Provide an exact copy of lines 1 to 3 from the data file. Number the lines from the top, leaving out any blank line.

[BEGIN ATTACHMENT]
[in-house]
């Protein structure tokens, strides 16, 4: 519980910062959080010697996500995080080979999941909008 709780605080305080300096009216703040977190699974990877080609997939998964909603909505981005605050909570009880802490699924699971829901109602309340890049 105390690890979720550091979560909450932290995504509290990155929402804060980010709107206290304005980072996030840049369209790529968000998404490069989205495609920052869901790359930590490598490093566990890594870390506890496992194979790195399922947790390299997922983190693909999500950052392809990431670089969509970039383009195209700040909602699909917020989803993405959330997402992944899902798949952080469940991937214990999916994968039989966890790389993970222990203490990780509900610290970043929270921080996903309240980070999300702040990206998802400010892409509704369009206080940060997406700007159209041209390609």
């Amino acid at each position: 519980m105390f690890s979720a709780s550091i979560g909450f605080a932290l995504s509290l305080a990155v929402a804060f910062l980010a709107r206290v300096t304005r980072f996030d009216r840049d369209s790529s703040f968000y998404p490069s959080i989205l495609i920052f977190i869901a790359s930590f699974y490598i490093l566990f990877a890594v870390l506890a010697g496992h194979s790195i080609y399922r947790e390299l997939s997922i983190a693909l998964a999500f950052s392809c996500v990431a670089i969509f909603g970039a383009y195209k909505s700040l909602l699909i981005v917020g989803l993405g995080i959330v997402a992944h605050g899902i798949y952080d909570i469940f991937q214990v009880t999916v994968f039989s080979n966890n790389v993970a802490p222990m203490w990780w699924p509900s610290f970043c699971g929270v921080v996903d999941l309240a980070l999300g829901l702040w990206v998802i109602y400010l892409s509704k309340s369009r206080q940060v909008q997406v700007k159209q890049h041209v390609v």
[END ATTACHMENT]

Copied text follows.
[in-house]
């Protein structure tokens, strides 16, 4: 519980910062959080010697996500995080080979999941909008 709780605080305080300096009216703040977190699974990877080609997939998964909603909505981005605050909570009880802490699924699971829901109602309340890049 105390690890979720550091979560909450932290995504509290990155929402804060980010709107206290304005980072996030840049369209790529968000998404490069989205495609920052869901790359930590490598490093566990890594870390506890496992194979790195399922947790390299997922983190693909999500950052392809990431670089969509970039383009195209700040909602699909917020989803993405959330997402992944899902798949952080469940991937214990999916994968039989966890790389993970222990203490990780509900610290970043929270921080996903309240980070999300702040990206998802400010892409509704369009206080940060997406700007159209041209390609």
């Amino acid at each position: 519980m105390f690890s979720a709780s550091i979560g909450f605080a932290l995504s509290l305080a990155v929402a804060f910062l980010a709107r206290v300096t304005r980072f996030d009216r840049d369209s790529s703040f968000y998404p490069s959080i989205l495609i920052f977190i869901a790359s930590f699974y490598i490093l566990f990877a890594v870390l506890a010697g496992h194979s790195i080609y399922r947790e390299l997939s997922i983190a693909l998964a999500f950052s392809c996500v990431a670089i969509f909603g970039a383009y195209k909505s700040l909602l699909i981005v917020g989803l993405g995080i959330v997402a992944h605050g899902i798949y952080d909570i469940f991937q214990v009880t999916v994968f039989s080979n966890n790389v993970a802490p222990m203490w990780w699924p509900s610290f970043c699971g929270v921080v996903d999941l309240a980070l999300g829901l702040w990206v998802i109602y400010l892409s509704k309340s369009r206080q940060v909008q997406v700007k159209q890049h041209v390609v």